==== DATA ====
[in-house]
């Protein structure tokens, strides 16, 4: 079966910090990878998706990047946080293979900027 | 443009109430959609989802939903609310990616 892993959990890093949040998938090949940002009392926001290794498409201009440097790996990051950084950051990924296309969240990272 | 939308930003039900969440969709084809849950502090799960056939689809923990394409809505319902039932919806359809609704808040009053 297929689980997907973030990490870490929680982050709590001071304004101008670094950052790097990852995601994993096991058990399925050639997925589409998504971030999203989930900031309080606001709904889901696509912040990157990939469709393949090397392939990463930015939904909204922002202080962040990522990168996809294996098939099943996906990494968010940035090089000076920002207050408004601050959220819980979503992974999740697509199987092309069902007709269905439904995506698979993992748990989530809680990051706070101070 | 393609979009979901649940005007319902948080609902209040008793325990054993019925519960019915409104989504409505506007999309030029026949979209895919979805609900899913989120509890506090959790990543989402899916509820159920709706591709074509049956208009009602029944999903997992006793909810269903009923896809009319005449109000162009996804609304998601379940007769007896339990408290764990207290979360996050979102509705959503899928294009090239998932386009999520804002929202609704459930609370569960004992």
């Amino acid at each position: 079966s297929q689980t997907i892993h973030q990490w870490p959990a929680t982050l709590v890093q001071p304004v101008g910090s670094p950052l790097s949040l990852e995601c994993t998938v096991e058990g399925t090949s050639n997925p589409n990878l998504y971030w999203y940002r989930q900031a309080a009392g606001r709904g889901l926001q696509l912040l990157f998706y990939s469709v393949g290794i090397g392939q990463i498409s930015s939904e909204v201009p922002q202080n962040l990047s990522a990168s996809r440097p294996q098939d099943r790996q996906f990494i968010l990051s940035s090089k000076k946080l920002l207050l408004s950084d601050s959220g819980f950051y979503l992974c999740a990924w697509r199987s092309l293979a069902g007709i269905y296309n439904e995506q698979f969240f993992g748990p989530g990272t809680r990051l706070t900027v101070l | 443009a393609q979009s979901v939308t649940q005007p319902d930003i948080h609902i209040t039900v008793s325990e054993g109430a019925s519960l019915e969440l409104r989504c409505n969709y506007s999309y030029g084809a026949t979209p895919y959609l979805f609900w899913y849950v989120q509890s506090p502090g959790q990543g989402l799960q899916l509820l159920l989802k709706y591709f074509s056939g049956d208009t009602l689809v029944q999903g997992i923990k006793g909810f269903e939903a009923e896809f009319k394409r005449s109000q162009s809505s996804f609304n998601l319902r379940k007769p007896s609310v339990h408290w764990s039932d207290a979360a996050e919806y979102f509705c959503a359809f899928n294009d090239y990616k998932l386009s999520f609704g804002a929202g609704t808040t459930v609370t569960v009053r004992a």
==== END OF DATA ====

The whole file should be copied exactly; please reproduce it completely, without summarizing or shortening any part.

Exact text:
[in-house]
């Protein structure tokens, strides 16, 4: 079966910090990878998706990047946080293979900027 | 443009109430959609989802939903609310990616 892993959990890093949040998938090949940002009392926001290794498409201009440097790996990051950084950051990924296309969240990272 | 939308930003039900969440969709084809849950502090799960056939689809923990394409809505319902039932919806359809609704808040009053 297929689980997907973030990490870490929680982050709590001071304004101008670094950052790097990852995601994993096991058990399925050639997925589409998504971030999203989930900031309080606001709904889901696509912040990157990939469709393949090397392939990463930015939904909204922002202080962040990522990168996809294996098939099943996906990494968010940035090089000076920002207050408004601050959220819980979503992974999740697509199987092309069902007709269905439904995506698979993992748990989530809680990051706070101070 | 393609979009979901649940005007319902948080609902209040008793325990054993019925519960019915409104989504409505506007999309030029026949979209895919979805609900899913989120509890506090959790990543989402899916509820159920709706591709074509049956208009009602029944999903997992006793909810269903009923896809009319005449109000162009996804609304998601379940007769007896339990408290764990207290979360996050979102509705959503899928294009090239998932386009999520804002929202609704459930609370569960004992």
């Amino acid at each position: 079966s297929q689980t997907i892993h973030q990490w870490p959990a929680t982050l709590v890093q001071p304004v101008g910090s670094p950052l790097s949040l990852e995601c994993t998938v096991e058990g399925t090949s050639n997925p589409n990878l998504y971030w999203y940002r989930q900031a309080a009392g606001r709904g889901l926001q696509l912040l990157f998706y990939s469709v393949g290794i090397g392939q990463i498409s930015s939904e909204v201009p922002q202080n962040l990047s990522a990168s996809r440097p294996q098939d099943r790996q996906f990494i968010l990051s940035s090089k000076k946080l920002l207050l408004s950084d601050s959220g819980f950051y979503l992974c999740a990924w697509r199987s092309l293979a069902g007709i269905y296309n439904e995506q698979f969240f993992g748990p989530g990272t809680r990051l706070t900027v101070l | 443009a393609q979009s979901v939308t649940q005007p319902d930003i948080h609902i209040t039900v008793s325990e054993g109430a019925s519960l019915e969440l409104r989504c409505n969709y506007s999309y030029g084809a026949t979209p895919y959609l979805f609900w899913y849950v989120q509890s506090p502090g959790q990543g989402l799960q899916l509820l159920l989802k709706y591709f074509s056939g049956d208009t009602l689809v029944q999903g997992i923990k006793g909810f269903e939903a009923e896809f009319k394409r005449s109000q162009s809505s996804f609304n998601l319902r379940k007769p007896s609310v339990h408290w764990s039932d207290a979360a996050e919806y979102f509705c959503a359809f899928n294009d090239y990616k998932l386009s999520f609704g804002a929202g609704t808040t459930v609370t569960v009053r004992a």